10. Imari

    Imari

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    I certainly did, and I'm sure Grosjean is aware of it as well. Again, when driving under yellow flags, he should be driving his car in a manner such that an understandable minute error does not send the car out of control.

    Several drivers lost control of their cars in almost exactly that manner under racing conditions, and that's totally understandable. The cars look like they require knife edge accuracy under difficult conditions. I notice that Grosjean was the only one who dropped it when under yellow flags though, as the other drivers saw fit to rein in the aggressiveness of their driving to suit the situation.

    Raikkonen lost it under racing conditions. It was an extremely dodgy rejoin, but it's not the same thing at all.

    Had Raikkonen done that under yellow flags, he would have had a paddock full of drivers, marshals and fans looking for his blood.

    And the opposite is just as true, you have no evidence that he was driving carefully without telemetry data. Neither of us can use telemetry to justify our statements, so I don't see why the standards for my claim are different for the standards for yours.

    What we have as observables are what we see on tape, his statement that he spun it up on the painted line, and the fact that he crashed. None of which tend to indicate to me that he was being as careful as is warranted under yellow flags.
     
  11. mustafur

    mustafur

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    The opposite isn't as true because it's not guilty untill proven innocent, unless the penalty is already given which it isn't.

    The term 'carefully' also isn't in the FIA rule book so unless you have rules to quote you still have no case or ground for a penalty.


    You also ignored my point about minimal throttle being able to spin a car, and how minimal throttle can't be classed as dangerous driving.
     
    Last edited: Jul 30, 2014
  12. mu22stang

    mu22stang

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    Proof by verbosity isn't going to convince me, Imari. You have arguments of fallacy all over the place and they don't address the main problem you're having in arguing your point. I believe your point is that F1 should penalize the effect of the incident instead of the cause, which to me, is simply ludicrous.
     
  13. Imari

    Imari

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    So point out the fallacies then. I'm not being verbose to be confusing, I'm doing it because that's how many words it takes to explain what I want to explain.


    I don't believe that they should penalise the incident instead of the cause, there are perfectly good reasons for which one could crash while under yellow flags and not receive a penalty. "Oops, I put my tyre on the painted line" isn't one of them, that's either careless or reckless, neither of which should be happening under yellows.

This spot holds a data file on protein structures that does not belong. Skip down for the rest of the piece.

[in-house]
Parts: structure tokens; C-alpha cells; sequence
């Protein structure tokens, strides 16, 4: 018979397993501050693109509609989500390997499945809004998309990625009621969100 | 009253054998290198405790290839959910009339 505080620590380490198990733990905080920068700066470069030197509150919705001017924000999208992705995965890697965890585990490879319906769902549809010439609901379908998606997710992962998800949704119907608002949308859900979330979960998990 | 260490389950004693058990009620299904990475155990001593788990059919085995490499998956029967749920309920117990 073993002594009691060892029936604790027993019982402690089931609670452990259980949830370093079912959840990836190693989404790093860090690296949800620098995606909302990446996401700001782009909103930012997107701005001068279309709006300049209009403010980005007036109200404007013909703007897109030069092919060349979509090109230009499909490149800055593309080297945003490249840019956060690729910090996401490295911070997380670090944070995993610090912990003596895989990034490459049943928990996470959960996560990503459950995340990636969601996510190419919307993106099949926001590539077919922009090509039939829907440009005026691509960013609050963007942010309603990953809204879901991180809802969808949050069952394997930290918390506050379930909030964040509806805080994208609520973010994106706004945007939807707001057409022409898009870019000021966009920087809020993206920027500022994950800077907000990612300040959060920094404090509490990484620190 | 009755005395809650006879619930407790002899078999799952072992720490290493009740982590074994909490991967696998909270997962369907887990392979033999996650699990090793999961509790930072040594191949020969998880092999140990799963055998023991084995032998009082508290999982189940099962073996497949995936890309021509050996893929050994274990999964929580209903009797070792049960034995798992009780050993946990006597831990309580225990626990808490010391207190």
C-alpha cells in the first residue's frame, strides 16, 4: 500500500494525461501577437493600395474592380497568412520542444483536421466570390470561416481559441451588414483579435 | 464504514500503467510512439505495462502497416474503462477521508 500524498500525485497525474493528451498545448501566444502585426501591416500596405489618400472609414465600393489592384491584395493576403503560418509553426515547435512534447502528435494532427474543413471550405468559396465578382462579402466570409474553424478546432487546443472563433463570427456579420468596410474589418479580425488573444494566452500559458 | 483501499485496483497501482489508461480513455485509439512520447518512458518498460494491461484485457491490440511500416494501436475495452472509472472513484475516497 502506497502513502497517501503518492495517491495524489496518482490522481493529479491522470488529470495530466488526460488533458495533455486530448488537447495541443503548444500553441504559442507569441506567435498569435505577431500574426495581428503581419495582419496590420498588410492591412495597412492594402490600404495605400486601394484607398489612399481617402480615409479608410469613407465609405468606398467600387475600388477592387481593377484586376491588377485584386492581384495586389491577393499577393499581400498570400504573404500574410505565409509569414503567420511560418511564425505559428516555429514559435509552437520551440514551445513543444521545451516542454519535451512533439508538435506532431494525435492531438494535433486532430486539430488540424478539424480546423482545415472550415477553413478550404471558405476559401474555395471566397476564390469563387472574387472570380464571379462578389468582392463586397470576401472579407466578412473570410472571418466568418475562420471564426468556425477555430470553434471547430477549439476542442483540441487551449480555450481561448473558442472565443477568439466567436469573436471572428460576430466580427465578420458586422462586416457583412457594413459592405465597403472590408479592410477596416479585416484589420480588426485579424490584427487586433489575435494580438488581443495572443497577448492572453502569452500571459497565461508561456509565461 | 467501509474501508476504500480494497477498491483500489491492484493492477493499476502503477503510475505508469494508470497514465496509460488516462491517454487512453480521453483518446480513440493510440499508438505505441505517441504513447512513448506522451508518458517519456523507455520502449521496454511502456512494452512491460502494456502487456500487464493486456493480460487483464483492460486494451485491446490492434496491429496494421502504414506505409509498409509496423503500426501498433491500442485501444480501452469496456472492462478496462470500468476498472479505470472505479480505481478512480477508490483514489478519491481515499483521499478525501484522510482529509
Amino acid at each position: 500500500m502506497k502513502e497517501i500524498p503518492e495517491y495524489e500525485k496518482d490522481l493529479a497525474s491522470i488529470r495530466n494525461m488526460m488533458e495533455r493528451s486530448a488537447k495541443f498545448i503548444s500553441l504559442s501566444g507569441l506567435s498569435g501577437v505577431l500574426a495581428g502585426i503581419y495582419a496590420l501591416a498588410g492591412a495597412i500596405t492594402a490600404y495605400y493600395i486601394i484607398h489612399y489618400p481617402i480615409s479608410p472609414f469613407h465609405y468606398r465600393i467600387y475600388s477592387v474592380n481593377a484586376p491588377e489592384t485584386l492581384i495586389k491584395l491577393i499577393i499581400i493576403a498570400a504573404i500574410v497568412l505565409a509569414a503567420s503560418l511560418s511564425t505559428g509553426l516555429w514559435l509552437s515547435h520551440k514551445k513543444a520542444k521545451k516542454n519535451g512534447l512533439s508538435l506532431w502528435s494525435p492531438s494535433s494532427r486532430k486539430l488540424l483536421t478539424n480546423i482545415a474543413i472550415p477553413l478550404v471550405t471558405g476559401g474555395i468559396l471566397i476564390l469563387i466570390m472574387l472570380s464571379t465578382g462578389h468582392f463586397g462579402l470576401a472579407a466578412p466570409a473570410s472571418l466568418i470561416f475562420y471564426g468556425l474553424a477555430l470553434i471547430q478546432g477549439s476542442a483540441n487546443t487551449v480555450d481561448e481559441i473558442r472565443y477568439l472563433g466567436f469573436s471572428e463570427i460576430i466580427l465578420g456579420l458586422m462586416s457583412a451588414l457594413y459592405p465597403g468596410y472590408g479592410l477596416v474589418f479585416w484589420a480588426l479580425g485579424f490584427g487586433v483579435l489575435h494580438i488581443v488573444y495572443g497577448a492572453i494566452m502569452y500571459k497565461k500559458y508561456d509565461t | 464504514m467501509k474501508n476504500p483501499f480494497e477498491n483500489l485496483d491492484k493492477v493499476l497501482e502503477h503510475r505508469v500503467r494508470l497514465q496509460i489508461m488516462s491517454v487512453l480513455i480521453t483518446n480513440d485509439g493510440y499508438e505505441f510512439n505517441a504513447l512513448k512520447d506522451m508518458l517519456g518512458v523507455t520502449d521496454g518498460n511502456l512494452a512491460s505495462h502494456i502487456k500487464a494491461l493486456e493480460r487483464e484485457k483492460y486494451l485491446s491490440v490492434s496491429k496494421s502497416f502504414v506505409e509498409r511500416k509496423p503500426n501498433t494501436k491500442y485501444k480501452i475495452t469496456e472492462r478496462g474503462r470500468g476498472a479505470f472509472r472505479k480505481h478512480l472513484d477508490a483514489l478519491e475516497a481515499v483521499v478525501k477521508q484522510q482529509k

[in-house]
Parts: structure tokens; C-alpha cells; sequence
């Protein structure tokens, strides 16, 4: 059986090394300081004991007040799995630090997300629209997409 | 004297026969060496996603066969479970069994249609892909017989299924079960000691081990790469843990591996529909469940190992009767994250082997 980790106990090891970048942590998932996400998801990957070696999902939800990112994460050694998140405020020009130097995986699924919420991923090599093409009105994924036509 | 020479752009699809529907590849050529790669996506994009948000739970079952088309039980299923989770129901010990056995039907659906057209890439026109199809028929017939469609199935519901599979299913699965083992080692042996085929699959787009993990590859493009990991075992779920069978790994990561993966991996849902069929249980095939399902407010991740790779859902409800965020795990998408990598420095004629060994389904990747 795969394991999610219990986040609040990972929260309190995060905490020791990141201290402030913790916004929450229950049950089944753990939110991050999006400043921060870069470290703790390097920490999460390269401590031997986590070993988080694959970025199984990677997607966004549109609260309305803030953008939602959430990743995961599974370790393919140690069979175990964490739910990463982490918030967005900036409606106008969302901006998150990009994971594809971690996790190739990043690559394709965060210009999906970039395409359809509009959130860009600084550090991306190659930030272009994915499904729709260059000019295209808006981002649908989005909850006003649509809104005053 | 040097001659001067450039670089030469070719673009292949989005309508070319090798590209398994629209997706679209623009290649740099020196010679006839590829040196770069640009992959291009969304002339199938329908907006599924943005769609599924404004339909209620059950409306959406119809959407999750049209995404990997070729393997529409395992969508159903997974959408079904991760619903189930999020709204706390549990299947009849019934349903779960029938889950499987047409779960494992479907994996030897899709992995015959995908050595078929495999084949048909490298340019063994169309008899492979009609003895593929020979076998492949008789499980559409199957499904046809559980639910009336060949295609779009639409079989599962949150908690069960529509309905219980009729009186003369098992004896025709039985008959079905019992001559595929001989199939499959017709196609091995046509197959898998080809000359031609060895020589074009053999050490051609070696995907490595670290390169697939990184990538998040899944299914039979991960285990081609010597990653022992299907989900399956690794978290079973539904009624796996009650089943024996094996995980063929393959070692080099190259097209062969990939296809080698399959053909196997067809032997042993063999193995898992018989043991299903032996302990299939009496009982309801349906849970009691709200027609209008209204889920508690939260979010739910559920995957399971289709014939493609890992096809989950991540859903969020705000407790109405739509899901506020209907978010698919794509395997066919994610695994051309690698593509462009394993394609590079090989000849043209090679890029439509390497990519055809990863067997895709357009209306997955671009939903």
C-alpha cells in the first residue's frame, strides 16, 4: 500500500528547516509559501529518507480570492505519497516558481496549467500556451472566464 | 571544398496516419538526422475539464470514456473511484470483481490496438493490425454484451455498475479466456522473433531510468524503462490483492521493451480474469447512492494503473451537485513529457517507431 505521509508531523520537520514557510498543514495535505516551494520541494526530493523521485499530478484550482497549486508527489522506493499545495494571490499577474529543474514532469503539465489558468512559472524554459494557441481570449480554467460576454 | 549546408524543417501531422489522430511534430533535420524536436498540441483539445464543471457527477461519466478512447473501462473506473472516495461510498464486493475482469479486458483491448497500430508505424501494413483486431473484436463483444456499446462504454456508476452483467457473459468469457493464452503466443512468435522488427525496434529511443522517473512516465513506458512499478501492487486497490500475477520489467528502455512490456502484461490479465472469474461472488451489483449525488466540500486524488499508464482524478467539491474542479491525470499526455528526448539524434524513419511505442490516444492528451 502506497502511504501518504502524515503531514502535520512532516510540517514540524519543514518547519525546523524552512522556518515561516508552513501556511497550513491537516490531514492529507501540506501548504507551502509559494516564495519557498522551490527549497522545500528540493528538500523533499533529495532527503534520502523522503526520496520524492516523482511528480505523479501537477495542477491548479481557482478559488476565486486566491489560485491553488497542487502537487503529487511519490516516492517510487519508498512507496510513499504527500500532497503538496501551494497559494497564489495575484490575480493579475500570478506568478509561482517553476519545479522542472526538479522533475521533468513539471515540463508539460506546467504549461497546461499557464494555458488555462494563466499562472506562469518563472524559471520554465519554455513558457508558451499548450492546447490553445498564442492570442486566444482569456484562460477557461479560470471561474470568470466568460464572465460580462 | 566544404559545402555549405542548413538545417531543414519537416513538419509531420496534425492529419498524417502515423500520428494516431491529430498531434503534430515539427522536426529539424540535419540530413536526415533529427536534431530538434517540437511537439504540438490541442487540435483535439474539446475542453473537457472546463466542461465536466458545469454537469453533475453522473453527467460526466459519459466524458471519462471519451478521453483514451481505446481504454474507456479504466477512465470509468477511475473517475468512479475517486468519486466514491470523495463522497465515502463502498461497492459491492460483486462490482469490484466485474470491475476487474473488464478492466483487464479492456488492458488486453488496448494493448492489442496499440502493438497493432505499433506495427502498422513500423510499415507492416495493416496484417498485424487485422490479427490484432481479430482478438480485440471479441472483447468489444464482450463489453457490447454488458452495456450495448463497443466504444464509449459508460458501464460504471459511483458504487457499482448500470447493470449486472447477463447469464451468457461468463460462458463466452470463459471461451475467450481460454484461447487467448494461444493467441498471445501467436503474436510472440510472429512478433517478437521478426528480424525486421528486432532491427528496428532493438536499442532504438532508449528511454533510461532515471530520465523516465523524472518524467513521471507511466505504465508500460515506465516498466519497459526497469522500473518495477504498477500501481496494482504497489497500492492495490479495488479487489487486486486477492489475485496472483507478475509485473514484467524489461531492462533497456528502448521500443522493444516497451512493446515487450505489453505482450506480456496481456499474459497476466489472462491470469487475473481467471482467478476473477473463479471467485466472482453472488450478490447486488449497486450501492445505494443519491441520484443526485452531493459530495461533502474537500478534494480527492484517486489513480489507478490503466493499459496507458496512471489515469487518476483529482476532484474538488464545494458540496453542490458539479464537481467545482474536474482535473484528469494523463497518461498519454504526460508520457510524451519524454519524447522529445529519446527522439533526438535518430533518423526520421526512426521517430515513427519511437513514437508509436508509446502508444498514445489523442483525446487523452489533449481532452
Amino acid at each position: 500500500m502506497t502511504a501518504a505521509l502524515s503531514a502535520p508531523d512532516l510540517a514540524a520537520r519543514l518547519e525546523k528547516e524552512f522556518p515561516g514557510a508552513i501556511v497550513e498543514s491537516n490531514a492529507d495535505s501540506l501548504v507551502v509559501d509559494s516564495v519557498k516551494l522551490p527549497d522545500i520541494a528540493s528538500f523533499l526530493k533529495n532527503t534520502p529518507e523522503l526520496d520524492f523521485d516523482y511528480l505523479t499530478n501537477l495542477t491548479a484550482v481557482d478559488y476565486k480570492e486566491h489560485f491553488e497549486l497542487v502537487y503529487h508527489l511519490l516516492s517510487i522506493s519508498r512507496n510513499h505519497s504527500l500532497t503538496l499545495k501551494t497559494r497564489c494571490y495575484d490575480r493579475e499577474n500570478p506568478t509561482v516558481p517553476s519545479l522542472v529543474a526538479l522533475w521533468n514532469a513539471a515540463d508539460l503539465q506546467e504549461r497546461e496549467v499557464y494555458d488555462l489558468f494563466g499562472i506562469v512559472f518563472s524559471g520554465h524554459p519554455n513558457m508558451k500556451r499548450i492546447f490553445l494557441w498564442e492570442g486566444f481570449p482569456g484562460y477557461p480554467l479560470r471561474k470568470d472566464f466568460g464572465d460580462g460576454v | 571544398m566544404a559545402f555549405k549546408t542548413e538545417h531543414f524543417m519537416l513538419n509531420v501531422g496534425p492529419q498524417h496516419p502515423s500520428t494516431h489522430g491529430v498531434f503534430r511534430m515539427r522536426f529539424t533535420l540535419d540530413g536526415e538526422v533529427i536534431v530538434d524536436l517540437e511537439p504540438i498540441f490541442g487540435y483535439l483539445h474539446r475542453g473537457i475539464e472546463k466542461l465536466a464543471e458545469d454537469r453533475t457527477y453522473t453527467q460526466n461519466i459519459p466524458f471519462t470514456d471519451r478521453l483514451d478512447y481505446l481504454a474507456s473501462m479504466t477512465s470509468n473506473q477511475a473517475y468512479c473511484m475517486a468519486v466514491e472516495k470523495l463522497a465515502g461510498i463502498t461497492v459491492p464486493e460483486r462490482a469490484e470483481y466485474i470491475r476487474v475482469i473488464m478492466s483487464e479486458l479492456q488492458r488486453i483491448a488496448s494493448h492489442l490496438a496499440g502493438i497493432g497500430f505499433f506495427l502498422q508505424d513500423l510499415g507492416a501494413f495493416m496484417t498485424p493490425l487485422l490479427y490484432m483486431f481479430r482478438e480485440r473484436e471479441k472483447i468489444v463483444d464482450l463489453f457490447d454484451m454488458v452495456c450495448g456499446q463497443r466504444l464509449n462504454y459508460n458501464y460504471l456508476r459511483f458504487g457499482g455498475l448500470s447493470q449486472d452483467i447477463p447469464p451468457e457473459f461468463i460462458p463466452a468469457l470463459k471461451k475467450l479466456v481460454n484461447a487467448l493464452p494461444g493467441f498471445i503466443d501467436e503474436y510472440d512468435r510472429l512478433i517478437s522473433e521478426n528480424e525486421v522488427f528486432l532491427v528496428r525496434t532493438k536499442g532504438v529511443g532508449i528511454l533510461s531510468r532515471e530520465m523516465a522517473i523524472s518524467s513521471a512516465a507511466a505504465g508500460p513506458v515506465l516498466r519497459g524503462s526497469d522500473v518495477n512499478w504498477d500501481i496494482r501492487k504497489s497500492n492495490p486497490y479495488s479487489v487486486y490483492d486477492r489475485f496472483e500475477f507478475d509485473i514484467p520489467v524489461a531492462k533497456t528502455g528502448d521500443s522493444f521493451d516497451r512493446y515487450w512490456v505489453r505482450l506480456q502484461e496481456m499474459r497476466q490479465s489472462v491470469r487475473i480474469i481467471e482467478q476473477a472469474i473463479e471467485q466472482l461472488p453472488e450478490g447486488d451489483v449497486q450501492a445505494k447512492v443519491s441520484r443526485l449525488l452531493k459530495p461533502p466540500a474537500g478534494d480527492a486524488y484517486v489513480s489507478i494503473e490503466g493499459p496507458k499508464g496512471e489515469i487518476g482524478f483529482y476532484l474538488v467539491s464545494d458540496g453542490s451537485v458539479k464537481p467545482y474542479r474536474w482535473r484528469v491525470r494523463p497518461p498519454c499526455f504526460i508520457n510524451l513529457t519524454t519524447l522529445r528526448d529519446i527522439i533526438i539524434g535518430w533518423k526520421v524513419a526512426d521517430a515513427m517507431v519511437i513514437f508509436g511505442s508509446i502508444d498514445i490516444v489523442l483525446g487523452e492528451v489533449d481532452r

I think in this case that for the lack of any evidence to the contrary, the incident suggests that the cause was driving that was unsuited to the conditions. I think that is the null hypothesis against which any further hypotheses should be tested.

    You two seem to believe that the null hypothesis is "**** happens". Maybe that's the case here, but in a safety related incident such as this I'm inclined to err on the side of overpunishment rather than underpunishment.

    Punishment in this case is intended to act as a deterrent to all other drivers, it's not a judgement on what Grosjean has or hasn't done. He lost it under conditions that he shouldn't have, with no visible extenuating circumstances. All drivers need to be clear that it's not acceptable, and that they need to take whatever steps necessary to avoid that.

    It's not a court of law, either.

    As above, the argument is over what the null hypothesis should be. That's where innocent until proven guilty comes from.

    Besides, we both agree that he's guilty of having an accident. You think that there are extenuating circumstances. I don't. If you look at it that way, it's you that has something to prove, which is why I said that we should stick to what we can both observe.

    I'm not arguing that the FIA should give him a penalty by the book, I'm arguing that the particular situation should call for a penalty, whether the rules specify one or not.

    Very, very vague. You could blast through sideways at 3 kmph under full chat and be within the letter of that law. Hence we have stewards for interpretation.

    Anyway, I'm not claiming that he should merit a penalty under the strict letter of the FIA law. I'm claiming that for the safety of the personnel running and taking part in the event, that behaviour should be classed as penalty-worthy. If that wasn't clear from the start then I apologise.